Card payments, physical stores, big data, and e-commerce all have a role to play in retailing today – it also brings risks around data security. These make the retail industry an almost irresistible target for cyber-attacks. Working with key players in the retail sector to ensure they have the right IT security controls and help them identify potential weaknesses.
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Retailers collect, process and store increasingly large amounts of customer data, including PII and card holder details. This is a goldmine which bad actors are looking to profit and sell it on the dark web. Furthermore, cloud-based storage and mobile apps are leaving a larger data presence on the web, leading to new threat vectors. Many retail businesses are a hybrid of brick-and-mortar and e-commerce. To manage this ecosystem, they use a mix of technologies (e.g., PoS in stores and cloud-based systems for e-commerce). However, this hybridisation also creates numerous e-commerce cybersecurity risks.
Cyber-attacks targeted retailers, more than any other industry in 2020.
The retail industry experienced its highest rate of ransomware attacks in 2021.
The retail industry experienced 629 confirmed incidents and 241 breaches with confirmed data disclosures in 2021. Of these attacks, 98% were financially motivated.
Confidence breeds trust, and due to a lack of adequate cybersecurity, 62% of consumers say they are not confident regarding the security of their data. One of the best ways retailers can ensure the safety of payment data is to be in compliance with the Payment Card Industry Data Security Standard (PCI DSS) standards. PCI DSS standards help ensure that retailers and others keep customer payment information out of the hands of attackers.
Over 84% of businesses use Internet of Things (IoT) devices, but less than 50% of them have taken the necessary steps to secure these devices. While these devices bring many benefits to the retail industry, they also pose serious threats that businesses must work to minimise. Learn how to evaluate IoT devices and discover the best practices for integrating them into your business.
Over 90% of retail businesses hit by ransomware reported that the attack impacted their ability to operate, while 89% reported that the attack caused them to lose business or revenue.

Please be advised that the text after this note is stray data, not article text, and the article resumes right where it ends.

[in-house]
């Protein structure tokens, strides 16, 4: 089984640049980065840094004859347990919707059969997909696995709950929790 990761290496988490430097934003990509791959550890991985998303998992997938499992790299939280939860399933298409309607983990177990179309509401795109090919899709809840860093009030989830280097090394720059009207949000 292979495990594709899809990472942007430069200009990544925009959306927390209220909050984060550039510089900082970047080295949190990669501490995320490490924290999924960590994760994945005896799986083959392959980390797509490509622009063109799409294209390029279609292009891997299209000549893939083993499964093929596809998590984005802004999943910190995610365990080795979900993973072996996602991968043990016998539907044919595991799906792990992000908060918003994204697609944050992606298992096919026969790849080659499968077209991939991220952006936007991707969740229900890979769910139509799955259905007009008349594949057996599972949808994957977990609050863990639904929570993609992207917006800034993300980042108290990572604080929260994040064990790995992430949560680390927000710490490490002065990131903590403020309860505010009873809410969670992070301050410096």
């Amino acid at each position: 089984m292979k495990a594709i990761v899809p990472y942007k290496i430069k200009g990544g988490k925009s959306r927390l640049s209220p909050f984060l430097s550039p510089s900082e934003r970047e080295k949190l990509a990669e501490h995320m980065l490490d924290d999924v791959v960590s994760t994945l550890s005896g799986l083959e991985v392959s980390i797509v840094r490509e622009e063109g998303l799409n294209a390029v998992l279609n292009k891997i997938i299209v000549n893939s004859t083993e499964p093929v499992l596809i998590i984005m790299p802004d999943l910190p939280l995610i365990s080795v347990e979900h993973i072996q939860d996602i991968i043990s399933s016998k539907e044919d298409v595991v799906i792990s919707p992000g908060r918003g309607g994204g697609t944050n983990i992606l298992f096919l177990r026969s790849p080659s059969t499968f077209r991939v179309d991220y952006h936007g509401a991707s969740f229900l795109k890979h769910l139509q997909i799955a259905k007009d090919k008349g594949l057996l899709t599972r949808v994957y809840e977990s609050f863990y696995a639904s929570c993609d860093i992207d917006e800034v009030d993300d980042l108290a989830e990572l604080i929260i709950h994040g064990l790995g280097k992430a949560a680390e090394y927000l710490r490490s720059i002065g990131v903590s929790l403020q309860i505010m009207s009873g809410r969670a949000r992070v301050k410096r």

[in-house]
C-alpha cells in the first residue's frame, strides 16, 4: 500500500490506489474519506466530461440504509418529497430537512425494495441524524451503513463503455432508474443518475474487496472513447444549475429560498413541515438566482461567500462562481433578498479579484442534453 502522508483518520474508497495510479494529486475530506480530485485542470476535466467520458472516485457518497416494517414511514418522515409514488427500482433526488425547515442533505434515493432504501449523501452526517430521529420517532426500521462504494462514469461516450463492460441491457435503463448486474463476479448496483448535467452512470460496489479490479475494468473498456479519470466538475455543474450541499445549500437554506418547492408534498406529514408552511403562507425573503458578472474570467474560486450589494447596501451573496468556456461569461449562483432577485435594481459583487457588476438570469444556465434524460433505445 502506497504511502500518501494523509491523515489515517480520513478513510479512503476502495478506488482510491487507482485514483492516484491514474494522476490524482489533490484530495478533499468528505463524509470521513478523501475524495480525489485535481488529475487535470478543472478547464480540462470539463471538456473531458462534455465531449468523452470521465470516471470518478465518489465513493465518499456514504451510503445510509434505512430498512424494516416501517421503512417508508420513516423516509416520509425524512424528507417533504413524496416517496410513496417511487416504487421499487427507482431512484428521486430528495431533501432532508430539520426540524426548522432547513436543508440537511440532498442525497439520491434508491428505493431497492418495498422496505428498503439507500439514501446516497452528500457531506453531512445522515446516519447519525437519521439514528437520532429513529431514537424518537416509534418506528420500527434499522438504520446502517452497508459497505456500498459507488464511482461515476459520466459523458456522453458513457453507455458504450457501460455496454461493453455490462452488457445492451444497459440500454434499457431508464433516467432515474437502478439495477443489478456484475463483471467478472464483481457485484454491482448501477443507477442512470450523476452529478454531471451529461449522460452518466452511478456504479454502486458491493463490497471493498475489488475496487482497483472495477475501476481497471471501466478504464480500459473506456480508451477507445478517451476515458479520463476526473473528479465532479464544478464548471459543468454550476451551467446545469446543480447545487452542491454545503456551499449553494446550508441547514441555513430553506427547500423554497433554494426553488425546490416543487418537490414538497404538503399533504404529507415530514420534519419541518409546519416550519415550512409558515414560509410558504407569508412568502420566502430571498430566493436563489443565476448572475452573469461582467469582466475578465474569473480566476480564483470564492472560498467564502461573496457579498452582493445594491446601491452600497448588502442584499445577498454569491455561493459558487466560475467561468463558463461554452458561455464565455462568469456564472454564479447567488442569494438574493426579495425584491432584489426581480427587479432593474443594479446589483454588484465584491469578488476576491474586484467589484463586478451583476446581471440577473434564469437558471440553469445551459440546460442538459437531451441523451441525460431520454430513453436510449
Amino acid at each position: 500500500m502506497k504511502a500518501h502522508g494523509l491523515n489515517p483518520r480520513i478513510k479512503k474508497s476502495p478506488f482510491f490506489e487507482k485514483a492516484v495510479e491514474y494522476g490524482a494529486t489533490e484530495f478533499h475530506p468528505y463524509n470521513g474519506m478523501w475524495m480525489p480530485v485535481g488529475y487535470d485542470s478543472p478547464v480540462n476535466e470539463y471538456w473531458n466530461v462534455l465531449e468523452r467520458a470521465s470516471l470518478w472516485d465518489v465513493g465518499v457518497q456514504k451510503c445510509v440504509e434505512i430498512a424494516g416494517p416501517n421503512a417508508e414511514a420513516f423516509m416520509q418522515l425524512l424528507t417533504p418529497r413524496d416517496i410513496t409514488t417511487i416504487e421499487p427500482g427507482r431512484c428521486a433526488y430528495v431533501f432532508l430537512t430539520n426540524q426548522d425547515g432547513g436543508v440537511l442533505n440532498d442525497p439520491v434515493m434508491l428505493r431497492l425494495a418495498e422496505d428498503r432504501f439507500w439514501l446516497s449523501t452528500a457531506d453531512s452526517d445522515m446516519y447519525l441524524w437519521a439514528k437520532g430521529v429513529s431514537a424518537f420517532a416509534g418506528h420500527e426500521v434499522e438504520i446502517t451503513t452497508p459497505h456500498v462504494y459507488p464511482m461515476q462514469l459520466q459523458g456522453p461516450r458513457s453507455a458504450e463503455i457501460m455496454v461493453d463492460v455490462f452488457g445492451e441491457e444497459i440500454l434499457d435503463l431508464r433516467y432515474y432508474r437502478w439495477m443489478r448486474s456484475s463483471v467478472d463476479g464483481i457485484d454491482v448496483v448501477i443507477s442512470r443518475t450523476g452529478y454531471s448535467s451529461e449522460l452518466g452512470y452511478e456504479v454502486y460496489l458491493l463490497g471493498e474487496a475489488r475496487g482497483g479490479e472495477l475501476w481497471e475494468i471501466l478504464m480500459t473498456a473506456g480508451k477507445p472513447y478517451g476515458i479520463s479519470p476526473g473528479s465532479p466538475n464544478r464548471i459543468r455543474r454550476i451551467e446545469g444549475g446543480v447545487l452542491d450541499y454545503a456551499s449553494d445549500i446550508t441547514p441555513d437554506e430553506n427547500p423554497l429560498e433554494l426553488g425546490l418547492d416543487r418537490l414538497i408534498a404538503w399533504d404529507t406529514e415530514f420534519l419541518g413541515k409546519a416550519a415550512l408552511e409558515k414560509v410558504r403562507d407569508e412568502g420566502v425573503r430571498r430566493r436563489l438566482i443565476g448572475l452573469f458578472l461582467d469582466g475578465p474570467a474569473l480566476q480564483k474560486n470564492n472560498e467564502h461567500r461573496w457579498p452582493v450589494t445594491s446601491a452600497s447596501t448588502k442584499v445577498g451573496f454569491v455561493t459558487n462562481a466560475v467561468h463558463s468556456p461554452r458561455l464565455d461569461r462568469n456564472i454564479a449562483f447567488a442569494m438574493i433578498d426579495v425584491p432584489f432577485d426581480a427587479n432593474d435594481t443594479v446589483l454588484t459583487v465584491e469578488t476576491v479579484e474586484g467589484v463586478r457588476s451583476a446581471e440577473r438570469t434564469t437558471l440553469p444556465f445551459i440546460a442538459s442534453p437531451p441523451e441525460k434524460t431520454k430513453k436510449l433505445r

The greatest threat to retail organisations is operation shutdown and loss of revenue. As ransomware attacks on retailers continue to rise, so does the average ransomware payout. Opportunistic attackers are capitalising on this fact and targeting the retail sector.
Social engineering attacks such as phishing, have been on the rise over the last few years in the retail sector, up 29% this year. The retail sector is vulnerable to hackers that want to use its employees and others with sensitive access credentials against them. One of the best ways to prevent phishing is to train your employees on how to recognise a phishing email.
Dionach has assisted business to build strong foundations for security, compliance, and operational excellence for 23 years.
Retailers face greater-than-average risk in this new cyber security environment, thanks to the amount of consumer data handled and stored by their networks. Increasing cybercrime requires that a cybersecurity strategy that addresses specific cyberthreats in the retail sector which evolves around the following components-
Dionach’s cyber security experts have a solid history of working with retail and e-commerce sectors from national chains to global conglomerates within the retail space. As a trusted cyber security partner for retail organisations, our long standing 23-year background, combined with our in-house innovation and research team enable us to stay on top of the latest cyber security threats to retail and empower organisations to meet the challenges faced in today’s complex cyber security landscape.
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